I'd like to see more movement by companies, to offer flexible positions and terms to employees, in order to lock in good people, and keep them satisfied. This one size fits all approach has never worked, and the burden should be to maximize profit potential through maximum utilization of equipment AND drivers, rather than concentrating on keeping a truck rolling as constantly as can be.

    OTR drivers understand, for the most part, that their job requires extensive travel and time away from home, but at the same time, most of these drivers DO have a life outside of the truck, and companies should strive to maximize use of a driver while he is available, and structure time off schedules for drivers, and honor them.

    Most of all, I embrace the teamwork concept, and feel that no one position throughout a company is more valuable than another, but a sense of mutual respect for each other is essential, and it should be everyone's goal to help each other meet the demands of their job, the customer, and a little give and take should be expected by all. Dishonesty, disrespect, and egos need to be left at home. I know how hard this is to achieve some days, but without any effort to work together on a daily basis, the losses will kill a company overnight.

    And thank you for your thoughts as well. Please feel free to participate in our discussions.
     
  4. JohnnyWad

    JohnnyWad Bobtail Member

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    Dec 21, 2005
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    bb king,

    So what was the total length, from the first day at schneider for training to the day you got your own truck?

    I am planning on sign up w/ schneider in the new year.

    Thanks for your help.
     
  5. skullitor

    skullitor Medium Load Member

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    Aug 5, 2005
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    I've been with the MIGHTY PUMPKIN for 8 years. Still Proud To Be a MEMBER OF THE ORANGE ARMY!!! 8)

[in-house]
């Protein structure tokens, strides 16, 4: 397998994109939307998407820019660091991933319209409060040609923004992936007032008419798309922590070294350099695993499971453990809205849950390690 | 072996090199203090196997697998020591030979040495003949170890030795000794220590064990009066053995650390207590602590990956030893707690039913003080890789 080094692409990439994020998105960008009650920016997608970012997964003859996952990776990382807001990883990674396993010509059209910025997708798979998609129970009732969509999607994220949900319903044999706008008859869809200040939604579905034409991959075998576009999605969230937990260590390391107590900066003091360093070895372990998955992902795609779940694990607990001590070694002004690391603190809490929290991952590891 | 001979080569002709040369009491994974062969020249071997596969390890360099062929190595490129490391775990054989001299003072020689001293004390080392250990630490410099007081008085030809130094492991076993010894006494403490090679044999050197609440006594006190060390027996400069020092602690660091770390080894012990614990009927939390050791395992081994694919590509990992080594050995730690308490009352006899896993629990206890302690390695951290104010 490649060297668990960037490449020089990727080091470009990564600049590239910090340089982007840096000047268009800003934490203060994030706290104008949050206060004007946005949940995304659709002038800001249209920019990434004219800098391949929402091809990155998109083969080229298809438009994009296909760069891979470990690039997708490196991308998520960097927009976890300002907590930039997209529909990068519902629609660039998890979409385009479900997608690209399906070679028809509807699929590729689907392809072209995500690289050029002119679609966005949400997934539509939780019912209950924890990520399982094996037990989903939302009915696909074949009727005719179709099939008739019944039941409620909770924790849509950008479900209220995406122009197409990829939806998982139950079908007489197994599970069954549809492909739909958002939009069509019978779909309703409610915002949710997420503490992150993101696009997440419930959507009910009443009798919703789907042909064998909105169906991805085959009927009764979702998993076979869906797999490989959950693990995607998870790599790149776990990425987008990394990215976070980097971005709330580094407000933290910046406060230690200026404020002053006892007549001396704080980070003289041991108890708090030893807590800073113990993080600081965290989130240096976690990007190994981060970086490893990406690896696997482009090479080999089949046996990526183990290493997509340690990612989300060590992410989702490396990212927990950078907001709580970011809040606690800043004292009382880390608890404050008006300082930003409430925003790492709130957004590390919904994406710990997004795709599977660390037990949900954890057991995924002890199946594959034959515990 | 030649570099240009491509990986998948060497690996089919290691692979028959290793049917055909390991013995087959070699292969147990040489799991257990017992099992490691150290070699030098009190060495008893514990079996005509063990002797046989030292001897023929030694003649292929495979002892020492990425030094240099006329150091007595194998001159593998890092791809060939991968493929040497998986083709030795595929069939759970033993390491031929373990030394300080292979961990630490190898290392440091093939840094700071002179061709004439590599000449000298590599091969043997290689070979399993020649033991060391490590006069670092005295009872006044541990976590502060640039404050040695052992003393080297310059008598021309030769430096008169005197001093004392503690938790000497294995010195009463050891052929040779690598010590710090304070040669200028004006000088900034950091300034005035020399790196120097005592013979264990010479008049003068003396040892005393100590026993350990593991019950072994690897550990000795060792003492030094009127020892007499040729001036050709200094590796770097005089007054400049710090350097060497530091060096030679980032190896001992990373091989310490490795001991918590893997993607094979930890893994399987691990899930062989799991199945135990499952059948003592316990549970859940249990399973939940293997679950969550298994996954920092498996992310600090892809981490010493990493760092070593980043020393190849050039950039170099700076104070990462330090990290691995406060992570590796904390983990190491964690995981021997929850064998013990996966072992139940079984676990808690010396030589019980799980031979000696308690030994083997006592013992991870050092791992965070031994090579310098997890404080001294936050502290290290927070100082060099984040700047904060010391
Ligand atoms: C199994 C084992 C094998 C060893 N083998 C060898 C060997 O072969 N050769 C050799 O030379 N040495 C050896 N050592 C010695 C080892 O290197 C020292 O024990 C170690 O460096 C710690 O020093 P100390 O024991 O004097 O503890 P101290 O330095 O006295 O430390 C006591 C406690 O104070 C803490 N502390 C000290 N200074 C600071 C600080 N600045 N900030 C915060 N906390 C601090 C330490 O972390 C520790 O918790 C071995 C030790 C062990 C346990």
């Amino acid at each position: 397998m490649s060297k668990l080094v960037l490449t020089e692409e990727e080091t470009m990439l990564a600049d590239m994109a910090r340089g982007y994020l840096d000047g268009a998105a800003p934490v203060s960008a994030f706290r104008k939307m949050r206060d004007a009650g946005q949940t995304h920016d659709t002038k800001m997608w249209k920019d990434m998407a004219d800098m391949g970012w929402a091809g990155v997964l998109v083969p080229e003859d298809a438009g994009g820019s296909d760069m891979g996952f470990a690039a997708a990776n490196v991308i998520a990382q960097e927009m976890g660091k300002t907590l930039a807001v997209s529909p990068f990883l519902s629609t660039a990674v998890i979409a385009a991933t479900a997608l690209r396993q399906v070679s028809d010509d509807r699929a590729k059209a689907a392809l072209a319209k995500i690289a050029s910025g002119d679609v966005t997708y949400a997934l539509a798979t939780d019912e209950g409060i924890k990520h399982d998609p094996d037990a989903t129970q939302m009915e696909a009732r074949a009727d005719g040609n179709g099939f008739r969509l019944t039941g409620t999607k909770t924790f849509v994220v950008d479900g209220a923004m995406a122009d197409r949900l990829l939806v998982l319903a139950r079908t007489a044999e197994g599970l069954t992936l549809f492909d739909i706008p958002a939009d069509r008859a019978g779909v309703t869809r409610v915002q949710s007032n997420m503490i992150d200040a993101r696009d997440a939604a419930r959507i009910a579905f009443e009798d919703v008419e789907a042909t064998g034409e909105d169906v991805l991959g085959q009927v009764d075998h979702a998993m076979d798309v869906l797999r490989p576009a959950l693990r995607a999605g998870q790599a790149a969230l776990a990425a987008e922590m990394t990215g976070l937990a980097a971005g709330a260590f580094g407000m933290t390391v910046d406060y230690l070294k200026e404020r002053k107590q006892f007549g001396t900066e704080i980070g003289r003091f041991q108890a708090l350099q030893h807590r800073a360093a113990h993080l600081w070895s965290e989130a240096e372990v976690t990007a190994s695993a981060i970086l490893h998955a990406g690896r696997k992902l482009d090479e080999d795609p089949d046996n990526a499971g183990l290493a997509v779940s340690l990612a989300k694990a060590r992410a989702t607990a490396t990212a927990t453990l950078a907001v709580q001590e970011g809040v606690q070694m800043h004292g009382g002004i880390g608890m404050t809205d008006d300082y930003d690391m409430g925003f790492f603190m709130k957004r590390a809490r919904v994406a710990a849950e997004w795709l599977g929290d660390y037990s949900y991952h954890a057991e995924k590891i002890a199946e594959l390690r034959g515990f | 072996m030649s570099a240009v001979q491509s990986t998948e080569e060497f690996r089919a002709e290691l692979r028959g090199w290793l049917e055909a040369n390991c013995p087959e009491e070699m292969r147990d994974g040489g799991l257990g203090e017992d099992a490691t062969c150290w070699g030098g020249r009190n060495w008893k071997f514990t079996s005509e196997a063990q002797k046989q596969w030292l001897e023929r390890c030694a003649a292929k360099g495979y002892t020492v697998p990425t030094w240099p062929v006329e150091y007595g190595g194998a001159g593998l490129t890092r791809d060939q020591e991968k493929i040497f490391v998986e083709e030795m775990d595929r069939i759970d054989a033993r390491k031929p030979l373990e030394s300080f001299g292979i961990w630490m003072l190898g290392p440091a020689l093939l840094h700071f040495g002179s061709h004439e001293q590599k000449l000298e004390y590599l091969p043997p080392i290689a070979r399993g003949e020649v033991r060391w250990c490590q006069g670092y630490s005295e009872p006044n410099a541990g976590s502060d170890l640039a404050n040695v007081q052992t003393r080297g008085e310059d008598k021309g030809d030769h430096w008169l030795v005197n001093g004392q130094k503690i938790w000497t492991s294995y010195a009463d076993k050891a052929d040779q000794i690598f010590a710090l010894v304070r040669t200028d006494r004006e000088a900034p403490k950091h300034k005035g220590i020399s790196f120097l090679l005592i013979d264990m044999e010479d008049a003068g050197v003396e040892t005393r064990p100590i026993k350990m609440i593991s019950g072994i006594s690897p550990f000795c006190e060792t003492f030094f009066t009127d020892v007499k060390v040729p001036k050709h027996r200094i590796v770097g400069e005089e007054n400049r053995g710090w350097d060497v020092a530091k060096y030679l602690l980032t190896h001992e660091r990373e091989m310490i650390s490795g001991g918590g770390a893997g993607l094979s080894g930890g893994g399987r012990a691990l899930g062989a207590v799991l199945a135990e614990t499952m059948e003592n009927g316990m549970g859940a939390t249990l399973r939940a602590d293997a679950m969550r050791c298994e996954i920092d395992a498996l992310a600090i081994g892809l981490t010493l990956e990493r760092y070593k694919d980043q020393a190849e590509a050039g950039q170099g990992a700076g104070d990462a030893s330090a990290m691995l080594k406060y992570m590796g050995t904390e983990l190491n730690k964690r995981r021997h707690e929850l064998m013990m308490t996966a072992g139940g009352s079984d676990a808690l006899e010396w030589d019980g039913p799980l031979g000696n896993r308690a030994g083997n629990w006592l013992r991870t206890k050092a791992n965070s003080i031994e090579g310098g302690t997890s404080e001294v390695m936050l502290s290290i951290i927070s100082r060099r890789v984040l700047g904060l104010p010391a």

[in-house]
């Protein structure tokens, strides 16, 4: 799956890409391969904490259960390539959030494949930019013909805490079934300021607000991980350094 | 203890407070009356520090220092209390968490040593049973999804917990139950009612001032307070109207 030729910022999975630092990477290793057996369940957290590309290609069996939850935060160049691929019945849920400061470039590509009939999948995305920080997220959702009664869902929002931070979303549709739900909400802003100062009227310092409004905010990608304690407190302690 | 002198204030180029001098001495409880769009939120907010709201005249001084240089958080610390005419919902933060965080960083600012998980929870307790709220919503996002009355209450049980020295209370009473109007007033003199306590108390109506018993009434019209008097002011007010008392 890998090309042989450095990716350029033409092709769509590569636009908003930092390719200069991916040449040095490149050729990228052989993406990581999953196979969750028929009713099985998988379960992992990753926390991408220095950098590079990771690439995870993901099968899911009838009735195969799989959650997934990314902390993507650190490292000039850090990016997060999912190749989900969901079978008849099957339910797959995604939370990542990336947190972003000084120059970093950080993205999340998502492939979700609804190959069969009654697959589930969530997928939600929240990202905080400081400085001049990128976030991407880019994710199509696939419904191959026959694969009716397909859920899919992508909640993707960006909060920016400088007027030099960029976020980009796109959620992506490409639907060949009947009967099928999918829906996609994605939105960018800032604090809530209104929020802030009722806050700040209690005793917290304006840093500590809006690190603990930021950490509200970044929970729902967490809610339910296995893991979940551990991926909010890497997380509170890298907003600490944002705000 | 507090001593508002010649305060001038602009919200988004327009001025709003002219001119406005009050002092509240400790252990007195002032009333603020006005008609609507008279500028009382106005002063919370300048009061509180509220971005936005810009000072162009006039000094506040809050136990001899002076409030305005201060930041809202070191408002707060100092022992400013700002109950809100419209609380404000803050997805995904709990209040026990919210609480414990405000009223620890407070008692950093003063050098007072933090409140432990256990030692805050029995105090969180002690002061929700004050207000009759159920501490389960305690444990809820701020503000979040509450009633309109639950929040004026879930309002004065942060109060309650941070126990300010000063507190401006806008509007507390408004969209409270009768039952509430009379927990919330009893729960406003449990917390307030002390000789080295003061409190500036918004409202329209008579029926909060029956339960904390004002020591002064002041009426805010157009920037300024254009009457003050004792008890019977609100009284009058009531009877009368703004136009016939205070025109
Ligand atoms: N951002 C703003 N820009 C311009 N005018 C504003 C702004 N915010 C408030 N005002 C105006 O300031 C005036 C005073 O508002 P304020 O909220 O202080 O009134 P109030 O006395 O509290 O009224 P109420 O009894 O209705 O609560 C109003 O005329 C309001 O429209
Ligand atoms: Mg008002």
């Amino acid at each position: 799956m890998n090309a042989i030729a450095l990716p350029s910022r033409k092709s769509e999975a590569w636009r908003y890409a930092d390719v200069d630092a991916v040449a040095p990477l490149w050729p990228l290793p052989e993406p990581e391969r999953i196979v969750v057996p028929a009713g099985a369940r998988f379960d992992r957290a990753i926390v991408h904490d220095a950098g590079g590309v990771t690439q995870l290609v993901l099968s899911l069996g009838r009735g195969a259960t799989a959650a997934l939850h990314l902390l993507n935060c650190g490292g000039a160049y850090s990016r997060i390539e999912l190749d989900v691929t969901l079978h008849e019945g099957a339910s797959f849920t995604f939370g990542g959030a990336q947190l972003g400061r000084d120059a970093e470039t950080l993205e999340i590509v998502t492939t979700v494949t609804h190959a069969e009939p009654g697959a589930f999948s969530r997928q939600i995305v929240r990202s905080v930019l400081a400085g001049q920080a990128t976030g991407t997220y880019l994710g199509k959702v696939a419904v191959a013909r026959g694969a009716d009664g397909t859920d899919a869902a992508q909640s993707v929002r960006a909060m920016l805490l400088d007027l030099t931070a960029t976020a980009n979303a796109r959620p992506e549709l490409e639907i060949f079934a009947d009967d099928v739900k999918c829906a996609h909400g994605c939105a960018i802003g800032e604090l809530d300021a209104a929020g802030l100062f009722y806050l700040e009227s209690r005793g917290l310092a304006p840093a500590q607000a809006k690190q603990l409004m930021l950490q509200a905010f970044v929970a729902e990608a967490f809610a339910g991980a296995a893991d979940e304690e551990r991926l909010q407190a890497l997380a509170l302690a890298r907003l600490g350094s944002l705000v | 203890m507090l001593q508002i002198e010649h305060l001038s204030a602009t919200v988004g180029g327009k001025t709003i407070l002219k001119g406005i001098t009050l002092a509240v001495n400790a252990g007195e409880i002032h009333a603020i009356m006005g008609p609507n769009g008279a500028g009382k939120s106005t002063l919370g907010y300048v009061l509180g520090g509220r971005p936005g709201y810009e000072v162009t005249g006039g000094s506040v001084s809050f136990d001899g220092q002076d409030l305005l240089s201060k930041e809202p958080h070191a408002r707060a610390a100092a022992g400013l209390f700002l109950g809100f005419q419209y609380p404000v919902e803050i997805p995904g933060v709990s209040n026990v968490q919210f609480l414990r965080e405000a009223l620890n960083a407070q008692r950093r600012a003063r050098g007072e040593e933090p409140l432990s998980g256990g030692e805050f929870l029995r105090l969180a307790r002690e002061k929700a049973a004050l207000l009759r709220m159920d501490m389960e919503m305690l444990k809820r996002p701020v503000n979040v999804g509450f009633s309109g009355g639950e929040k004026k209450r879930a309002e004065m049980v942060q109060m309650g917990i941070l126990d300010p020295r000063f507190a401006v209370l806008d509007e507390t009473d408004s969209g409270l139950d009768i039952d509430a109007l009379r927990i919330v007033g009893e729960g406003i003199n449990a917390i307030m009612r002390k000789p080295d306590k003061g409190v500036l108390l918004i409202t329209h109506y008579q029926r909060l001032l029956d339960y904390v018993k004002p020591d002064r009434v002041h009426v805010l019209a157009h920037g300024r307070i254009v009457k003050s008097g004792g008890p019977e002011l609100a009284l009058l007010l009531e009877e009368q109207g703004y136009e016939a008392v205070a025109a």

6. MACK E-6

    MACK E-6 Moderator Staff Member

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    Baltimore, MD
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    Hey Skull,

    How do those guys do that pull doubles around for Schneider?
     
  7. Oldes68

    Oldes68 Bobtail Member

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    Mar 6, 2006
    Idaho
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    did you go through the training in Green Bay? When I first got into driving, I went to school with Schneider in Green Bay. They had a parking lot that they put a teflon coating on and then soaked it with water and then allowed you to drive a car, tractor and then a tractor and trailer. These vehicles had the ability to lock any wheel as to simulate a skid. I do think at the time Schneider had a top notch driving school program. back then all schneider had was cabover Internationals. My first truck was a 1982 International 9200 cabover I think. Back then they were mainly left over from the union guys. Glad you like them, I was very happy to start with them when I left the Army.
     
  8. MACK E-6

    MACK E-6 Moderator Staff Member

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    Sep 19, 2005
    Baltimore, MD
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    Now he's with "The Orange Army". :p
     
  9. skullitor

    skullitor Medium Load Member

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    Aug 5, 2005
    New England
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    Hey B.B.King Any updates?
     
  10. skullitor

    skullitor Medium Load Member

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    Aug 5, 2005
    New England
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    We don't pull doubles Mack.Atleast I've never seen them.
     
  11. PortlandDriver

    PortlandDriver RIP, May You Be Heaventown Bound!

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    May 30, 2005
    Pacific Northwest
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    YThe Wilsonville OC had a set of pups when I was with SNI, but it was used to store used tires or other suplies. Schneider does not use sets for general freight.